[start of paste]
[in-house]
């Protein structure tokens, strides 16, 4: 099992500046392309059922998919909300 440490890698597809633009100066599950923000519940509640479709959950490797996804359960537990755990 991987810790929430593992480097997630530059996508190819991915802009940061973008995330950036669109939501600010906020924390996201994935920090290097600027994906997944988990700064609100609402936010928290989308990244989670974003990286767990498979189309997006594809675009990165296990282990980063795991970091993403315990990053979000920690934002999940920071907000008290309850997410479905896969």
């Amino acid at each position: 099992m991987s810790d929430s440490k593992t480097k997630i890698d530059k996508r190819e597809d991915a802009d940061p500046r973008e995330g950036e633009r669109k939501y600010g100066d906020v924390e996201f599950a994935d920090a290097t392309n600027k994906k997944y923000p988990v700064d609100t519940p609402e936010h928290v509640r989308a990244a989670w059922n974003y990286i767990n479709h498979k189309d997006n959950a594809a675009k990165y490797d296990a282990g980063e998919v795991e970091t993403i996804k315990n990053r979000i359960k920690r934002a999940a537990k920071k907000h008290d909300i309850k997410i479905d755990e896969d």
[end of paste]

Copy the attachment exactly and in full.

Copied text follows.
[in-house]
């Protein structure tokens, strides 16, 4: 099992500046392309059922998919909300 440490890698597809633009100066599950923000519940509640479709959950490797996804359960537990755990 991987810790929430593992480097997630530059996508190819991915802009940061973008995330950036669109939501600010906020924390996201994935920090290097600027994906997944988990700064609100609402936010928290989308990244989670974003990286767990498979189309997006594809675009990165296990282990980063795991970091993403315990990053979000920690934002999940920071907000008290309850997410479905896969």
């Amino acid at each position: 099992m991987s810790d929430s440490k593992t480097k997630i890698d530059k996508r190819e597809d991915a802009d940061p500046r973008e995330g950036e633009r669109k939501y600010g100066d906020v924390e996201f599950a994935d920090a290097t392309n600027k994906k997944y923000p988990v700064d609100t519940p609402e936010h928290v509640r989308a990244a989670w059922n974003y990286i767990n479709h498979k189309d997006n959950a594809a675009k990165y490797d296990a282990g980063e998919v795991e970091t993403i996804k315990n990053r979000i359960k920690r934002a999940a537990k920071k907000h008290d909300i309850k997410i479905d755990e896969d």